This school year has been a gift.
Back in September, God dropped an opportunity in my lap, and I’m so grateful for the chance to help out at my daughter’s elementary school. I’ve volunteered in the past, but this year I began working every day with a fourth grade student (as well as subbing now and then, library work, and miscellaneous other stuff).
Many aspects of the job felt like a gift, but perhaps the biggest gift was laughter. What can I say? The end of the school year brings out the funny.
A couple weeks ago, the teacher was handing out math worksheets. One little boy pushed his worksheet back towards the teacher.
“Do you know if this paper was made from oak or maple trees?” he asked. I was working with my student across the room, but the boy’s question caught my ear (probably because it sounds like a Portlandia sketch).
The teacher seemed reluctant to engage yet remarkably patient. Sliding the paper back across the desk, she said, “I really don’t know what kind of tree was used to make this paper.”
“’Cause I’m very allergic to oak and maple tree pollen, and I really hope this math sheet isn’t made of those.” At this point I’m in awe of the boy’s creativity and cracking up.
He knew that paper was made from trees, he knew he was allergic to certain trees, and he really didn’t feel like doing another stinkin’ math worksheet. The kid’s an unsung genius!
Also, is it summer yet?
Another day that week, I subbed in my usual fourth grade class. Although I knew all the kids well, the afternoon felt a bit hectic. They have a special talent for keeping me on my toes.
At dismissal time, a boy told me he’d left his Spider Man lunchbox at school last week and wanted to go check the lost-and-found box for it. He came back a few minutes later with the lunchbox and a sheepish look on his face. I asked what was wrong and he said, “There’s something in it.” I peeked inside and saw a thermos.
“Ummmm, is it an animal?” I asked, not sure if we were playing Twenty Questions or what.
“I . . . think so,” he said slowly.
At that moment, I hated being the grown-up in charge. Hesitantly, I unzipped it all the way. Under the thermos were five or six roaches of different sizes – a family of roaches staring up at me. I zipped it up as fast as I could and asked, “Do you really like this lunchbox?” He looked confused, maybe a little scared.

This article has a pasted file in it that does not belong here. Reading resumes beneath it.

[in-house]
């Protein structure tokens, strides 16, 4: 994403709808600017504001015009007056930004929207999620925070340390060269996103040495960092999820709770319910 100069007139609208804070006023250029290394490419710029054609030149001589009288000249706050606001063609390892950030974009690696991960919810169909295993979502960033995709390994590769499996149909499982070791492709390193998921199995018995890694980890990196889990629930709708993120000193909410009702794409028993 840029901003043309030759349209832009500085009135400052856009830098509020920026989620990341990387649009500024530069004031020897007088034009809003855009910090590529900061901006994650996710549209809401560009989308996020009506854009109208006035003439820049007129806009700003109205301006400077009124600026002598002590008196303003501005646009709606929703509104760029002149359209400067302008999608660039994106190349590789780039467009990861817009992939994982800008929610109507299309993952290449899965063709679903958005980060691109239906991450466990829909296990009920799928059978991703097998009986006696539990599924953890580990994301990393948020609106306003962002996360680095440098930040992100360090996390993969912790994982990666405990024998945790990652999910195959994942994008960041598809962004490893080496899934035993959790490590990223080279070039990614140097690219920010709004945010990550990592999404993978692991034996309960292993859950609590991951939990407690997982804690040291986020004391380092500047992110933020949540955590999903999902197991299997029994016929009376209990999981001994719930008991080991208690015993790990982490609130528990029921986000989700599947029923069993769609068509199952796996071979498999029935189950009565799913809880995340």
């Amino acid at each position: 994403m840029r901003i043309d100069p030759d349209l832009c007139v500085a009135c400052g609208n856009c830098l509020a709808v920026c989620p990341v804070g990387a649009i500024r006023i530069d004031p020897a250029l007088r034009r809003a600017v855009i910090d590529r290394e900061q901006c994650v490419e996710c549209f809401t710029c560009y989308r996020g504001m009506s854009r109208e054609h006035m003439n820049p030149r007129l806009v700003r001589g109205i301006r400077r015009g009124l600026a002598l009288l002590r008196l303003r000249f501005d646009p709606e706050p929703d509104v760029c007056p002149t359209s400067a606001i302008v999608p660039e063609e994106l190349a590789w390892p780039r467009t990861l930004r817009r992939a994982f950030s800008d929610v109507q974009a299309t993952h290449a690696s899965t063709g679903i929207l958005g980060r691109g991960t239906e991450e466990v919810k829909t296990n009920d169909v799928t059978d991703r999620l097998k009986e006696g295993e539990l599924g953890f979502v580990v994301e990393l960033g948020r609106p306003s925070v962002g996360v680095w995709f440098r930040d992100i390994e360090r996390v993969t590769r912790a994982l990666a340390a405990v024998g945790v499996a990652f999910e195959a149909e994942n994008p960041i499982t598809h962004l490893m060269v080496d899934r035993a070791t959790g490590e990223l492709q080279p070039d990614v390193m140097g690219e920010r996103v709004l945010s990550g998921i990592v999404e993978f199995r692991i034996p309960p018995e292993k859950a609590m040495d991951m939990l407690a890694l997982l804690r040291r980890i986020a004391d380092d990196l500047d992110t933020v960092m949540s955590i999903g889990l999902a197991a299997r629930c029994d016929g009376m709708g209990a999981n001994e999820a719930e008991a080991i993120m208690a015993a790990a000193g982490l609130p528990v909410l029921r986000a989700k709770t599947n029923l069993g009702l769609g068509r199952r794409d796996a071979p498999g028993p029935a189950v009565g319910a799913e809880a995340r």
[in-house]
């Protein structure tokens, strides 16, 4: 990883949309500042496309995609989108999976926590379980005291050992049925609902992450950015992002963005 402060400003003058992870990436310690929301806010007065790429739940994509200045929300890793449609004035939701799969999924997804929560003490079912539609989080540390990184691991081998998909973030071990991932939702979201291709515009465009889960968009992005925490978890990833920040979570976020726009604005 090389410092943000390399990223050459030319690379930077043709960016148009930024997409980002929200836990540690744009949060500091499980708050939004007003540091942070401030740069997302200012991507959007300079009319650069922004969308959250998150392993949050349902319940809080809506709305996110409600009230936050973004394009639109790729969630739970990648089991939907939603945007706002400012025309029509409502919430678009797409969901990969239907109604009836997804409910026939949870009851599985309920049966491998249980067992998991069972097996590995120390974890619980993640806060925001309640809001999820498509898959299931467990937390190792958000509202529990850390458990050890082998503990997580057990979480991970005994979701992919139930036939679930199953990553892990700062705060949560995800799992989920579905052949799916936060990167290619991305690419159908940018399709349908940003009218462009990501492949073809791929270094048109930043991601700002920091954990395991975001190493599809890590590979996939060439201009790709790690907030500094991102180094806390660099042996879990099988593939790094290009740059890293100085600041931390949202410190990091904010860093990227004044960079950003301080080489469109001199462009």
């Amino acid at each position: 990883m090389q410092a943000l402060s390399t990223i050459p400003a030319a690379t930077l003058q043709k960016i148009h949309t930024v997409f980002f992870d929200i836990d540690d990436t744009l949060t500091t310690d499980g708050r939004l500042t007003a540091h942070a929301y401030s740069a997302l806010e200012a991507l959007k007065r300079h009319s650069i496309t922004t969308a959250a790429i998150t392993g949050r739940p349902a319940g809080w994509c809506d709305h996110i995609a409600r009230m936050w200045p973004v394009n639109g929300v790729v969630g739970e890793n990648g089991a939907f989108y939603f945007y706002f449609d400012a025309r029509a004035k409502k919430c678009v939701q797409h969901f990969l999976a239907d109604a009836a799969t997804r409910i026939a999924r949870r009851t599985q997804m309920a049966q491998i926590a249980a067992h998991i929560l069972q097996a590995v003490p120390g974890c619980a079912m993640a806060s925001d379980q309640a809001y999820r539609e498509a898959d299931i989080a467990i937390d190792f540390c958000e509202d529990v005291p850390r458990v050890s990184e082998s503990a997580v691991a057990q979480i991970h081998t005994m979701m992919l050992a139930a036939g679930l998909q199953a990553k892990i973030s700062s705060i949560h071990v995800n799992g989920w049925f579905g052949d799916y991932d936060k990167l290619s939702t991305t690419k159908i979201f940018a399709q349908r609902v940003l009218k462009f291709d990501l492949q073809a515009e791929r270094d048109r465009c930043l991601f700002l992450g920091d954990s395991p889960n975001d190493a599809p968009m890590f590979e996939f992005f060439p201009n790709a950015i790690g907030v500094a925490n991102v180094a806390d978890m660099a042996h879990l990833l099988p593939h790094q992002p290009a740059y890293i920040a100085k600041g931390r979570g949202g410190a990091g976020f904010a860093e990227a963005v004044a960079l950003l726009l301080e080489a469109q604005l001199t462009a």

I told him there was a whole family of roaches inside – Mama, Daddy, Bubba, Baby Sister, a cat-roach, a dog-roach, a hamster-roach. I was in shock, not sure what to do.
“Maybe we should burn it,” I said, half serious.
“No, the school. Down to the ground.”
That sweet boy couldn’t tell I was joking. I wasn’t quite sure, either. That’s when his friend stepped in, the tiniest girl in class, and said, “I’ll take care of it!” She took his lunchbox outside the double doors and turned it upside down. Out fell Mama Roach, Daddy Roach, and the whole family, which she stomped to death with her pink Chuck Taylors. It was like a tap-dancing recital right there on the blacktop.
A thing of beauty, really.
Meanwhile I stood inside with the other kids, squealing in disgust. It’s a wonder they still ask me to sub. I’ll never forget how my little friend saved the lunchbox, the school, and the day.
These are just a couple things that made me smile, but there are bursts of joy in every day. One day it might be my student discovering the handicapped stall has great acoustics for impromptu math songs. Another day it might be the sheer exuberance of a second grader with a sequin glove moon-walking in the year-end variety show.
Or it might be hearing twenty-six fourth graders try to sing along with Louis Armstrong’s “It’s a Wonderful World.”
Yes, I think to myself . . . What a wonderful world.